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Book Review: Time Holschlag's Smallmouth Fly Fishing

Review written by Troy Winebarger (Shoalieman)

Having previously read Stream Smallmouth Fishing, also written by Tim Holschlag, I was pretty sure this writing would also be worth my while. After just a few chapters of Smallmouth Fly Fishing, it was evident my feelings were correct. Fly fishing enthusiasts of all levels of experience will find this work enjoyable and informative.

The author covers far too many techniques, methods, and ideas for me to hit on all of them in a review format. However, I found the guidance on pursuing big smallmouths quite interesting.

Firstly, key on the top or bottom of the water column if you desire hooking up with a porkster bronzeback. Topwaters are most effective when depths are five feet or less. If the trophy fish have seen too many flies on top, begin scraping the bottom and many can then be fooled in this manner.

Secondly, stay late if you want to end the day with a trophy. The river that was seemingly dead at 4 PM often comes to life near dusk. A sunset angler can often cast to the hawg that was invisible during the intense afternoon sunlight.

While studying this instruction manual on using the long rod for bronze, I was pleasantly surprised to receive a history lesson. Did you know that as early as 1785, there were anglers fly fishing for smallies on rivers around Montreal, Quebec? I will bet you were unaware that wealthy gents would dress up in some of their finest attire to go chase smallmouths on the long rod. Could you imagine a fellow, in a suit and tie, wade fishing a river in our day and time? The 1920s and 30s were the first golden age of smallmouth fly fishing.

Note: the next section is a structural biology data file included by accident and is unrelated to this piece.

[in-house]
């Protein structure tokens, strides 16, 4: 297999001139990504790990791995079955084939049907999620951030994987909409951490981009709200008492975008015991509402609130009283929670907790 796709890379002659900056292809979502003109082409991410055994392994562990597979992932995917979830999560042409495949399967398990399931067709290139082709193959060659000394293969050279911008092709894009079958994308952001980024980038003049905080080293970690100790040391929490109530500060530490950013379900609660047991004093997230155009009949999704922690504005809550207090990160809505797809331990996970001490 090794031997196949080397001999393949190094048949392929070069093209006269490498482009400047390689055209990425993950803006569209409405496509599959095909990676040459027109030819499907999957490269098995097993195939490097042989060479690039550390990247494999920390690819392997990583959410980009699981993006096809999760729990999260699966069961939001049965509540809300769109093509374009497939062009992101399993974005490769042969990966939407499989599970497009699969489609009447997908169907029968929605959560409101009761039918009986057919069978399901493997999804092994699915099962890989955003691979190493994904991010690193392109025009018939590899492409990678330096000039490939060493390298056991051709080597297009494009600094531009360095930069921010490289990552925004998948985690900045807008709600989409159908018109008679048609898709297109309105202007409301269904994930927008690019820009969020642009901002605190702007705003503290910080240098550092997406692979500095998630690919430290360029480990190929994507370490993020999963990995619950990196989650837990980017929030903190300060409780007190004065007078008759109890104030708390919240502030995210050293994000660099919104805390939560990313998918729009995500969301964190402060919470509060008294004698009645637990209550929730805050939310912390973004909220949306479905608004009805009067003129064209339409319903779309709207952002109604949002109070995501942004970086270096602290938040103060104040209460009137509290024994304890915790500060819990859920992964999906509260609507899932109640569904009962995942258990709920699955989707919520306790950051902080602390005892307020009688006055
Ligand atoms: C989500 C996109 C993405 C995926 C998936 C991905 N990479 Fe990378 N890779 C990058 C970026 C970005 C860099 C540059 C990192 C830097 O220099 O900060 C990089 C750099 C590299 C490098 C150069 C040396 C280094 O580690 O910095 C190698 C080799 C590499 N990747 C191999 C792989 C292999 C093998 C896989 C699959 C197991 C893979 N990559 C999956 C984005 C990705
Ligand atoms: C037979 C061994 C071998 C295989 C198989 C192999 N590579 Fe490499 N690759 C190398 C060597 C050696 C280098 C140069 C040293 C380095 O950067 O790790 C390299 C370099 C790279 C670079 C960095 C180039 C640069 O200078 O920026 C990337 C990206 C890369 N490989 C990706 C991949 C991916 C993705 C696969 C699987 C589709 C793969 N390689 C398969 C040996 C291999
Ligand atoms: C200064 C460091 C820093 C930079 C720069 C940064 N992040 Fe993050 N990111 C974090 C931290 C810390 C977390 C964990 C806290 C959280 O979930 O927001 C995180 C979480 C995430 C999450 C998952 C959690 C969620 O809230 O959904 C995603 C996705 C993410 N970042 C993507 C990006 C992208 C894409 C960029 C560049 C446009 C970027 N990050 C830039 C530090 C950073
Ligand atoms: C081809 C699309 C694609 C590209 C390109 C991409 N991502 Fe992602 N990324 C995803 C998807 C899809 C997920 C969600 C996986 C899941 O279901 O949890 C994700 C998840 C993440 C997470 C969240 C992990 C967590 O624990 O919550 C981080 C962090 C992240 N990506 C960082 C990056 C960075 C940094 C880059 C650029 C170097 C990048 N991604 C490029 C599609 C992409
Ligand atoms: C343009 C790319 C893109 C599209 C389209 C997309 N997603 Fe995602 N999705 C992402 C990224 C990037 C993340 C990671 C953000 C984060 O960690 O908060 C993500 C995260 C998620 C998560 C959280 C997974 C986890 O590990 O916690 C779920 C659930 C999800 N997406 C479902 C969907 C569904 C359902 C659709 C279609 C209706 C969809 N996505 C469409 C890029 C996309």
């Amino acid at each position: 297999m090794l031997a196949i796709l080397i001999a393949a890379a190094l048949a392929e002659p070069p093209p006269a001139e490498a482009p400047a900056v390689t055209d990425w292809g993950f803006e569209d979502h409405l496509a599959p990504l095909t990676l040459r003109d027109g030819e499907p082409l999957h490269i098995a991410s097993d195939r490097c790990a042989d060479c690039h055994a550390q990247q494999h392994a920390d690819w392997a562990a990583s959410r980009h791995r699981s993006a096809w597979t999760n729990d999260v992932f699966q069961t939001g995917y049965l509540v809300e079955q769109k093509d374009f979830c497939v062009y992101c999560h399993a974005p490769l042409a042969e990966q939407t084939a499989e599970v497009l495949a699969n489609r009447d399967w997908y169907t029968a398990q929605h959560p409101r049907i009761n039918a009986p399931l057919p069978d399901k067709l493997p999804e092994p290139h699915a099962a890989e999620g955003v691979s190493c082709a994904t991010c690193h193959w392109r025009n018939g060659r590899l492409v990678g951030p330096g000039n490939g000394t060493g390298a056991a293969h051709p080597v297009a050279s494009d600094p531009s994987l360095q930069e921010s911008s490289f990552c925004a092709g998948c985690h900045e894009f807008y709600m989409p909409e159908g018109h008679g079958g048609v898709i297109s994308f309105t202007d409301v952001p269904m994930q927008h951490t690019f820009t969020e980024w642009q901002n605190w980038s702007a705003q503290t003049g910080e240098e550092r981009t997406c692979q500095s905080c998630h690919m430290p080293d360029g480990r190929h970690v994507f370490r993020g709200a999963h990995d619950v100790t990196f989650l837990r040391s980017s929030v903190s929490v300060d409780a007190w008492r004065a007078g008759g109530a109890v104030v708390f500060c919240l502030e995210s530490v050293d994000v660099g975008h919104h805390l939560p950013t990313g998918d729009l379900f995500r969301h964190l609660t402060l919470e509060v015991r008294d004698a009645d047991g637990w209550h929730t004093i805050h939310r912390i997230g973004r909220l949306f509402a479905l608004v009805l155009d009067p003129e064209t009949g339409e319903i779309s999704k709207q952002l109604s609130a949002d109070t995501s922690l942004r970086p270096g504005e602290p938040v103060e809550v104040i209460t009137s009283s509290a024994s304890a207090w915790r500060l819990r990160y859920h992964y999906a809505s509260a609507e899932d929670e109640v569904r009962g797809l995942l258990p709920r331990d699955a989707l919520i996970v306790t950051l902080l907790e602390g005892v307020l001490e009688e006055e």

Also, the author did not hesitate to point out that chasing trout and bronzebacks on the fly are very different matters. Another well known writer and fly angler, Harry Murray, also mentioned that they are not exactly the same. In a nutshell, trout are more geared to small insect-like clear water offerings whereas smallies tend toward bigger, flashier, and more minnow-like presentations.

Please do not feel left out shoal bass lovers! The information shared will work just fine for chasing the tiger-striped “deep south smallmouth” too.

In closing, Smallmouth Fly Fishing is a book each and every fly fishing enthusiast can  benefit from. Heck, there is even a section dedicated to locating the finest bronze fisheries in North America. This writing represents about 40 years of the life of Tim Holschlag; the book is really three volumes packed into one convenient package. There is no doubt it is a fine addition to the library of any long rod enthusias. 

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